In a recent interview, Katie Couric asked Condoleezza Rice what were the reasons for removing Saddam Hussein if one were to take fear of weapons of mass destruction out of the argument. Rice reviewed the general pathologies of the Saddam regime, but did not cite the October 2002 joint congressional resolutions that listed over 20 writs justifying regime change, including Saddam’s bounties to terrorist bombers on the West Bank, genocide against the Kurds, attempts to kill George H. W. Bush, harboring of terrorists, and violation of the 1991 accords, the no-fly zones, and U.N. sanctions. So there were plenty of reasons, not counting fear of WMD, for Congress to have wanted to remove Saddam — and indeed a majority of Democratic senators, including Harry Reid, John Kerry, and Hillary Clinton, and sizable numbers of House Democrats voted for the resolutions. The administration erred in hyping one or two writs concerning WMD, and today the result is that we have completely forgotten the congressional authorizations in late 2002 and their rather long litany of Saddam’s transgressions — which had earlier led Bill Clinton to push through a regime-change authorization of his own (the Iraqi Liberation Act of 1998).
A list of exhibits filed in a Virginia federal court Wednesday by Special Counsel Robert Mueller includes emails between Paul Manafort and former Bernie Sanders aide Tad Devine. Devine, Sanders's chief strategist during his 2016 presidential run, is a former business partner in Manafort's lobbying operation, ... Read More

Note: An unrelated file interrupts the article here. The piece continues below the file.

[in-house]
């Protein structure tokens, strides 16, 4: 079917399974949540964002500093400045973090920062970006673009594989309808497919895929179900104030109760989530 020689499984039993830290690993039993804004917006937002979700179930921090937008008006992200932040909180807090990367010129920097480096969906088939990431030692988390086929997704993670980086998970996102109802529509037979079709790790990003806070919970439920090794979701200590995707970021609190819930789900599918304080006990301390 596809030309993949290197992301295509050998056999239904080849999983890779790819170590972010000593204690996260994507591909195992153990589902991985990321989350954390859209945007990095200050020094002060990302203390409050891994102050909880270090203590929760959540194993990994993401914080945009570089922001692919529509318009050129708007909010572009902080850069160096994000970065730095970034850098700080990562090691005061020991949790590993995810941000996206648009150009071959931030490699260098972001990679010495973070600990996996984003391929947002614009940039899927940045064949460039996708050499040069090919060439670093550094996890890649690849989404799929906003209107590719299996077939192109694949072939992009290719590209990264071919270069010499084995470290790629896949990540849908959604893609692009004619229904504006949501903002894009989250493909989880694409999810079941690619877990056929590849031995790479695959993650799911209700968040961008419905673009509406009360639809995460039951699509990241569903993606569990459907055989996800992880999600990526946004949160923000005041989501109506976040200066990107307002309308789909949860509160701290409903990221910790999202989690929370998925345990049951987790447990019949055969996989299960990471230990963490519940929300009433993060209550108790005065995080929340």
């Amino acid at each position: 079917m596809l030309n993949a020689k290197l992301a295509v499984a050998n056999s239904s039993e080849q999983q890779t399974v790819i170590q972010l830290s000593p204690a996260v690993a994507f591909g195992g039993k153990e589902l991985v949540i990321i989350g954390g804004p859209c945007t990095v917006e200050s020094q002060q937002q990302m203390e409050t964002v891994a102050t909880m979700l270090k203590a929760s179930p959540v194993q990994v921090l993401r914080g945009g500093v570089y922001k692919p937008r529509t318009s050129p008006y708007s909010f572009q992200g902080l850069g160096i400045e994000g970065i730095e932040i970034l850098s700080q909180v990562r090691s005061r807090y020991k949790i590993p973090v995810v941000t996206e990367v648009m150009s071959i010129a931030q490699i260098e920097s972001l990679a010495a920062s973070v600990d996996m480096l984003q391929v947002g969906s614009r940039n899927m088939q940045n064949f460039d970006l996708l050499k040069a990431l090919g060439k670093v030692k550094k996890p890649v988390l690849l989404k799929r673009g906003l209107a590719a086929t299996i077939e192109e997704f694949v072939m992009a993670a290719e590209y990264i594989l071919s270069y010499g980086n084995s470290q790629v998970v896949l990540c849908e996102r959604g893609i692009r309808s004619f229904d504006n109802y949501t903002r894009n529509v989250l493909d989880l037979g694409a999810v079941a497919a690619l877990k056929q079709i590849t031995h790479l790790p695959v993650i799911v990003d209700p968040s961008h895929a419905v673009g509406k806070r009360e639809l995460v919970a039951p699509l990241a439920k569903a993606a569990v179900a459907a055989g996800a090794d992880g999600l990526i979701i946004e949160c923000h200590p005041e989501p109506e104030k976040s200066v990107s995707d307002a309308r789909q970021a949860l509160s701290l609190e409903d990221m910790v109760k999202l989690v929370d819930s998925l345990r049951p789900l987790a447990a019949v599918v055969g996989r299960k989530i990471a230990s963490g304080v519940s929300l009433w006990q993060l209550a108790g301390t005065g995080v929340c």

During the recent NATO summit meeting, a rumbustious Donald Trump tore off a thin scab of niceties to reveal a deep and old NATO wound — one that has predated Trump by nearly 30 years and goes back to the end of the Cold War. In an era when the Soviet Union and the Warsaw Pact are now ancient history, ... Read More
When Bernie Sanders came to the University of Massachusetts Amherst during his campaign for president, thousands of my fellow students turned out to hear him speak. With his many campus visits, the socialist senator certainly left an impression — roughly 2 million young people voted for him in 2016. Thanks ... Read More
Yesterday, President Obama stood in a cricket stadium in Johannesburg, South Africa, and said a lot of things that could, or should, get conservatives nodding in agreement. But as he offered a grim assessment of both modern American politics and the broader geopolitical scene, you had to wonder when, if ever, he ... Read More
‘Democracy demands that we’re able to also get inside the reality of people who are different than us, so we can understand their point of view. Maybe we can change their minds, maybe they’ll change ours.” That was Barack Obama speaking in South Africa on the 100th anniversary of Nelson Mandela’s ... Read More